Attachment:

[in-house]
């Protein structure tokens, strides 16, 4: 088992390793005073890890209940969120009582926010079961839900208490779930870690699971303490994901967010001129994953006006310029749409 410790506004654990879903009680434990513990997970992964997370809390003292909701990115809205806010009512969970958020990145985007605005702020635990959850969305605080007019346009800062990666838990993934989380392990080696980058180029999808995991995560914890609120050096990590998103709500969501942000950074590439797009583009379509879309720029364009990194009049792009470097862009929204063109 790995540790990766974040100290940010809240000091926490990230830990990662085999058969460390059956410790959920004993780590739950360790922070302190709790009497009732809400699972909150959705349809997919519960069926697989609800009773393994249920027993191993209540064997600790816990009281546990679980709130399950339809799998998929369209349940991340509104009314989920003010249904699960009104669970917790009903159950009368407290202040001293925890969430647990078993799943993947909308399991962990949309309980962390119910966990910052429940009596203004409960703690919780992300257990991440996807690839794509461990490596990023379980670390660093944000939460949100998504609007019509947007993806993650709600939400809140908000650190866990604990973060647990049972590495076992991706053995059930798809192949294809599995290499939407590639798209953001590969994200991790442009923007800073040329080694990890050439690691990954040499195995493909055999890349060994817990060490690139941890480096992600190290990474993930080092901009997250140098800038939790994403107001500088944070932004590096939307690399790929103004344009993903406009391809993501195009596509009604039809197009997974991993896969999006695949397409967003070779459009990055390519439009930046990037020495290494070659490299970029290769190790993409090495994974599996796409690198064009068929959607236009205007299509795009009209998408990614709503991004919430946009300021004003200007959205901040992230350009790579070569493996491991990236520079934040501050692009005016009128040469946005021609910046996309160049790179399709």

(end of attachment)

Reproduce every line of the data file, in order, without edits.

[in-house]
């Protein structure tokens, strides 16, 4: 088992390793005073890890209940969120009582926010079961839900208490779930870690699971303490994901967010001129994953006006310029749409 410790506004654990879903009680434990513990997970992964997370809390003292909701990115809205806010009512969970958020990145985007605005702020635990959850969305605080007019346009800062990666838990993934989380392990080696980058180029999808995991995560914890609120050096990590998103709500969501942000950074590439797009583009379509879309720029364009990194009049792009470097862009929204063109 790995540790990766974040100290940010809240000091926490990230830990990662085999058969460390059956410790959920004993780590739950360790922070302190709790009497009732809400699972909150959705349809997919519960069926697989609800009773393994249920027993191993209540064997600790816990009281546990679980709130399950339809799998998929369209349940991340509104009314989920003010249904699960009104669970917790009903159950009368407290202040001293925890969430647990078993799943993947909308399991962990949309309980962390119910966990910052429940009596203004409960703690919780992300257990991440996807690839794509461990490596990023379980670390660093944000939460949100998504609007019509947007993806993650709600939400809140908000650190866990604990973060647990049972590495076992991706053995059930798809192949294809599995290499939407590639798209953001590969994200991790442009923007800073040329080694990890050439690691990954040499195995493909055999890349060994817990060490690139941890480096992600190290990474993930080092901009997250140098800038939790994403107001500088944070932004590096939307690399790929103004344009993903406009391809993501195009596509009604039809197009997974991993896969999006695949397409967003070779459009990055390519439009930046990037020495290494070659490299970029290769190790993409090495994974599996796409690198064009068929959607236009205007299509795009009209998408990614709503991004919430946009300021004003200007959205901040992230350009790579070569493996491991990236520079934040501050692009005016009128040469946005021609910046996309160049790179399709």